The Duhem-Quine Thesis in Economics: a Reinterpretation
Business and Management
Submitted By somir
GUIDELINES FOR WRITING LETTERS OF RECOMMENDATION
Letters of recommendation are used to gather additional information about a candidate for employment, graduate study or other opportunity. It should give an overall picture of the candidate's: personal characteristics performance experience strengths capabilities professional promise
Preferably, the person writing the letter of recommendation has been in a working or academic relationship with the applicant. It is recommended that the student provide you with a copy of their resume, along with the job description they are applying for. The letter should be about one page in length and generally consist of three parts: opening, body, and closing.
Two questions to ask yourself BEFORE accepting a request to write a letter of recommendation
1. Can you speak positive about this individual? If you find yourself making up half truths, or having trouble finding positives, then you need to politely decline serving as a reference, or writing a reference letter. To avoid hurting feelings, simply state you feel you are not familiar enough with their background or work ethic to provide the best recommendation. 2. Can you speak for the applicant on the position they are applying for? If an individual asks you to be a reference, or to provide a reference letter and you do not feel you can provide a well rounded background reference, then you may want to consider either politely declining, or setting up an appointment with that individual to get to know them, and the position they are seeking more.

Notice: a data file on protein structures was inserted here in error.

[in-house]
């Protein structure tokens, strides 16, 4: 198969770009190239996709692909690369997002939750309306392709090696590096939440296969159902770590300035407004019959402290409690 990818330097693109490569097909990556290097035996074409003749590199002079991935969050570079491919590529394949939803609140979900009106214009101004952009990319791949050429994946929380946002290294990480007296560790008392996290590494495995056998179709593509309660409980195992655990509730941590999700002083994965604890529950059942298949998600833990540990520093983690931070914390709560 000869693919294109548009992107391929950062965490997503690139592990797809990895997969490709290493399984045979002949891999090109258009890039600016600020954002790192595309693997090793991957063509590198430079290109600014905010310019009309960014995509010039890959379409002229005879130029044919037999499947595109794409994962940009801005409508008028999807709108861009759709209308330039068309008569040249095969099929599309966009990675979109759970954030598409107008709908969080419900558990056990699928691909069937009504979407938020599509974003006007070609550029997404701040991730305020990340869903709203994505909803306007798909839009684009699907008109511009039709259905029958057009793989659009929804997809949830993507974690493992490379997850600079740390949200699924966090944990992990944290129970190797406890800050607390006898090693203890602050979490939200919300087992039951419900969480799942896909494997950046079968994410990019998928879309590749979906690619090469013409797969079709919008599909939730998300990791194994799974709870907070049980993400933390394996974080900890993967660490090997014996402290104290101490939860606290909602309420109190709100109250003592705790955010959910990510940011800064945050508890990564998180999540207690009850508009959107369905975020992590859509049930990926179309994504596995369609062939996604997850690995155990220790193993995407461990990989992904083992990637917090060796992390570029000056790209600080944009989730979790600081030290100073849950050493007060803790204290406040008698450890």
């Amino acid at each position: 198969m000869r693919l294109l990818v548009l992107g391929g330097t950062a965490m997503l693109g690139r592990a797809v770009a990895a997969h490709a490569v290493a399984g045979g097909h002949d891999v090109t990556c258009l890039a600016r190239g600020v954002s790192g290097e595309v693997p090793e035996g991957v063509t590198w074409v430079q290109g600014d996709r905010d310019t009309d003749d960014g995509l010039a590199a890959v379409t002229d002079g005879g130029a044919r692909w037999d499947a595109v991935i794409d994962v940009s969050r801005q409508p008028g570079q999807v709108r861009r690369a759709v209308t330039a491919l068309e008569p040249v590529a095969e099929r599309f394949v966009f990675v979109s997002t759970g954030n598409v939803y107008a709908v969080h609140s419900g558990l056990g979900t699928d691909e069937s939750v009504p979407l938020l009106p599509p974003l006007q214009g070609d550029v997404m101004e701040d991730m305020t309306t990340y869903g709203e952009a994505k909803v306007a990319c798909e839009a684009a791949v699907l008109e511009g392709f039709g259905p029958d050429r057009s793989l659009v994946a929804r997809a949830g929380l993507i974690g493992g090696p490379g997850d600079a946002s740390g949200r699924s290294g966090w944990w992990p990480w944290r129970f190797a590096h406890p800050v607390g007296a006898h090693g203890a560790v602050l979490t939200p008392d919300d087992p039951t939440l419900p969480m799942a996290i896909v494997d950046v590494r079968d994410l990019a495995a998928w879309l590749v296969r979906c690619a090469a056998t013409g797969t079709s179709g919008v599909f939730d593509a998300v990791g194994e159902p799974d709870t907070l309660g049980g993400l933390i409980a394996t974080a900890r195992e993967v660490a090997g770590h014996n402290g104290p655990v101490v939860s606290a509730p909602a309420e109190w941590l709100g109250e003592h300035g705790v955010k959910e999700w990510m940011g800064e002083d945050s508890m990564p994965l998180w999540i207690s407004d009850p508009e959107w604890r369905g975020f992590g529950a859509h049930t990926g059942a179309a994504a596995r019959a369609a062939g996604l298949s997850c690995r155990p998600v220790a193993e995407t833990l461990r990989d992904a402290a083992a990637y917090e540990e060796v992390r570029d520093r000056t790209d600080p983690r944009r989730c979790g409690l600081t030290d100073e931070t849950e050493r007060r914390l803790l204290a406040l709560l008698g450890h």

The writer should explain the relationship between himself/herself and the candidate as well as why the letter is being written. For example: Bill Jones completed his student teaching under my supervision. I am pleased to be able to provide a letter recommending him for a position as a teacher. The writer may want to...